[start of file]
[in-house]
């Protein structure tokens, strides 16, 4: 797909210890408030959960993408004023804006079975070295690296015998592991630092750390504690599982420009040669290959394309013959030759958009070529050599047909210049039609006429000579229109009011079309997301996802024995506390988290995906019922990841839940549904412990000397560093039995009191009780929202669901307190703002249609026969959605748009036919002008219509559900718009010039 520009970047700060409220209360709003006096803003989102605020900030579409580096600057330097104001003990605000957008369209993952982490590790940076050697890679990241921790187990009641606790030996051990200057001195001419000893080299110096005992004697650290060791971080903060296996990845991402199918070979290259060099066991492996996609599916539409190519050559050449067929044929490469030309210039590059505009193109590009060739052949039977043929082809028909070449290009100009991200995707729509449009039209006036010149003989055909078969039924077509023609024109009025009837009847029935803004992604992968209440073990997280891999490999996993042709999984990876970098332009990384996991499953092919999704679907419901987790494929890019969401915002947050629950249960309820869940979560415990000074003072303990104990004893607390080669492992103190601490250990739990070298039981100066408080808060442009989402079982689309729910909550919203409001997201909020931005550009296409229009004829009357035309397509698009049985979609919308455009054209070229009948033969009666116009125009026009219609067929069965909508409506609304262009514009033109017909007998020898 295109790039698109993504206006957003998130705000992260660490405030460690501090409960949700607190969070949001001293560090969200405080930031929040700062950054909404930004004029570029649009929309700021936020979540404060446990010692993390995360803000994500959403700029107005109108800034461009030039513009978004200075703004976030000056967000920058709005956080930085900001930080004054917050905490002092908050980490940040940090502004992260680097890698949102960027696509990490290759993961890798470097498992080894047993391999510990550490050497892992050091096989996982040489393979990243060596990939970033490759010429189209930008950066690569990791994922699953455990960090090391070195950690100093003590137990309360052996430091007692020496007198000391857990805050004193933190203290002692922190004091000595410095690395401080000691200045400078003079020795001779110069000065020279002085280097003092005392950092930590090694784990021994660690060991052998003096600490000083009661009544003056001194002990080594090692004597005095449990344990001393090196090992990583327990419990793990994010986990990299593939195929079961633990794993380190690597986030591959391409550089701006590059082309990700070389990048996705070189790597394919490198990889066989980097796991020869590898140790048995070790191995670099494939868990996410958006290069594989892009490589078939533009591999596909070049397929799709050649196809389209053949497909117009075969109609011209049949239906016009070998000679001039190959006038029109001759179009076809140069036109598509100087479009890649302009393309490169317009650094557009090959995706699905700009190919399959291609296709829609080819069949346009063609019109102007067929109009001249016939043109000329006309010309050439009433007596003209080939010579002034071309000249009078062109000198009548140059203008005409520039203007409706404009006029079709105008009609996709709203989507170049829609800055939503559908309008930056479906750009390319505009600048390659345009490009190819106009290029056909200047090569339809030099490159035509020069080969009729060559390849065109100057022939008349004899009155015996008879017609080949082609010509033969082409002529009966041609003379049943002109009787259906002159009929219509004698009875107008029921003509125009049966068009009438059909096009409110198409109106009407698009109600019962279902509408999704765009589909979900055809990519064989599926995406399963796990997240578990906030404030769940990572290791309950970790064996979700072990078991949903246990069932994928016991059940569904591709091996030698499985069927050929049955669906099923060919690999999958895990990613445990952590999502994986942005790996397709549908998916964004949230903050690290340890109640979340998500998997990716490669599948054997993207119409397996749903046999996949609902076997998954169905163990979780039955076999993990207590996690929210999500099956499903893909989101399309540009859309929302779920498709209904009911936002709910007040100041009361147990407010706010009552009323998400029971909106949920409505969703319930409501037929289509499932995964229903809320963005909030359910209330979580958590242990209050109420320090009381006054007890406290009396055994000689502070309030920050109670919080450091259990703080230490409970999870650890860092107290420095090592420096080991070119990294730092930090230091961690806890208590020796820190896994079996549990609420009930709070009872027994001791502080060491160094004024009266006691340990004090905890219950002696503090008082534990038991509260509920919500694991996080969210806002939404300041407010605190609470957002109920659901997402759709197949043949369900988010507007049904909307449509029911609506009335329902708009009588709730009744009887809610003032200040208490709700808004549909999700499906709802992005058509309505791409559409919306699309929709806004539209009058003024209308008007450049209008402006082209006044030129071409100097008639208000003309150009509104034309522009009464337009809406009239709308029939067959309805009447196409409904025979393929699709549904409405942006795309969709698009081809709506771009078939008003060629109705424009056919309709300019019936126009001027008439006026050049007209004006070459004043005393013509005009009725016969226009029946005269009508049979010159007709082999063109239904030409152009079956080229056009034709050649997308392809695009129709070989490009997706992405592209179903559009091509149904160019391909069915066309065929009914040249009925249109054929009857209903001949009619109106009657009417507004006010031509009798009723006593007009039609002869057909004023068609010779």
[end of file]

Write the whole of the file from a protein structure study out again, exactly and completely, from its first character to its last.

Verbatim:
[in-house]
């Protein structure tokens, strides 16, 4: 797909210890408030959960993408004023804006079975070295690296015998592991630092750390504690599982420009040669290959394309013959030759958009070529050599047909210049039609006429000579229109009011079309997301996802024995506390988290995906019922990841839940549904412990000397560093039995009191009780929202669901307190703002249609026969959605748009036919002008219509559900718009010039 520009970047700060409220209360709003006096803003989102605020900030579409580096600057330097104001003990605000957008369209993952982490590790940076050697890679990241921790187990009641606790030996051990200057001195001419000893080299110096005992004697650290060791971080903060296996990845991402199918070979290259060099066991492996996609599916539409190519050559050449067929044929490469030309210039590059505009193109590009060739052949039977043929082809028909070449290009100009991200995707729509449009039209006036010149003989055909078969039924077509023609024109009025009837009847029935803004992604992968209440073990997280891999490999996993042709999984990876970098332009990384996991499953092919999704679907419901987790494929890019969401915002947050629950249960309820869940979560415990000074003072303990104990004893607390080669492992103190601490250990739990070298039981100066408080808060442009989402079982689309729910909550919203409001997201909020931005550009296409229009004829009357035309397509698009049985979609919308455009054209070229009948033969009666116009125009026009219609067929069965909508409506609304262009514009033109017909007998020898 295109790039698109993504206006957003998130705000992260660490405030460690501090409960949700607190969070949001001293560090969200405080930031929040700062950054909404930004004029570029649009929309700021936020979540404060446990010692993390995360803000994500959403700029107005109108800034461009030039513009978004200075703004976030000056967000920058709005956080930085900001930080004054917050905490002092908050980490940040940090502004992260680097890698949102960027696509990490290759993961890798470097498992080894047993391999510990550490050497892992050091096989996982040489393979990243060596990939970033490759010429189209930008950066690569990791994922699953455990960090090391070195950690100093003590137990309360052996430091007692020496007198000391857990805050004193933190203290002692922190004091000595410095690395401080000691200045400078003079020795001779110069000065020279002085280097003092005392950092930590090694784990021994660690060991052998003096600490000083009661009544003056001194002990080594090692004597005095449990344990001393090196090992990583327990419990793990994010986990990299593939195929079961633990794993380190690597986030591959391409550089701006590059082309990700070389990048996705070189790597394919490198990889066989980097796991020869590898140790048995070790191995670099494939868990996410958006290069594989892009490589078939533009591999596909070049397929799709050649196809389209053949497909117009075969109609011209049949239906016009070998000679001039190959006038029109001759179009076809140069036109598509100087479009890649302009393309490169317009650094557009090959995706699905700009190919399959291609296709829609080819069949346009063609019109102007067929109009001249016939043109000329006309010309050439009433007596003209080939010579002034071309000249009078062109000198009548140059203008005409520039203007409706404009006029079709105008009609996709709203989507170049829609800055939503559908309008930056479906750009390319505009600048390659345009490009190819106009290029056909200047090569339809030099490159035509020069080969009729060559390849065109100057022939008349004899009155015996008879017609080949082609010509033969082409002529009966041609003379049943002109009787259906002159009929219509004698009875107008029921003509125009049966068009009438059909096009409110198409109106009407698009109600019962279902509408999704765009589909979900055809990519064989599926995406399963796990997240578990906030404030769940990572290791309950970790064996979700072990078991949903246990069932994928016991059940569904591709091996030698499985069927050929049955669906099923060919690999999958895990990613445990952590999502994986942005790996397709549908998916964004949230903050690290340890109640979340998500998997990716490669599948054997993207119409397996749903046999996949609902076997998954169905163990979780039955076999993990207590996690929210999500099956499903893909989101399309540009859309929302779920498709209904009911936002709910007040100041009361147990407010706010009552009323998400029971909106949920409505969703319930409501037929289509499932995964229903809320963005909030359910209330979580958590242990209050109420320090009381006054007890406290009396055994000689502070309030920050109670919080450091259990703080230490409970999870650890860092107290420095090592420096080991070119990294730092930090230091961690806890208590020796820190896994079996549990609420009930709070009872027994001791502080060491160094004024009266006691340990004090905890219950002696503090008082534990038991509260509920919500694991996080969210806002939404300041407010605190609470957002109920659901997402759709197949043949369900988010507007049904909307449509029911609506009335329902708009009588709730009744009887809610003032200040208490709700808004549909999700499906709802992005058509309505791409559409919306699309929709806004539209009058003024209308008007450049209008402006082209006044030129071409100097008639208000003309150009509104034309522009009464337009809406009239709308029939067959309805009447196409409904025979393929699709549904409405942006795309969709698009081809709506771009078939008003060629109705424009056919309709300019019936126009001027008439006026050049007209004006070459004043005393013509005009009725016969226009029946005269009508049979010159007709082999063109239904030409152009079956080229056009034709050649997308392809695009129709070989490009997706992405592209179903559009091509149904160019391909069915066309065929009914040249009925249109054929009857209903001949009619109106009657009417507004006010031509009798009723006593007009039609002869057909004023068609010779």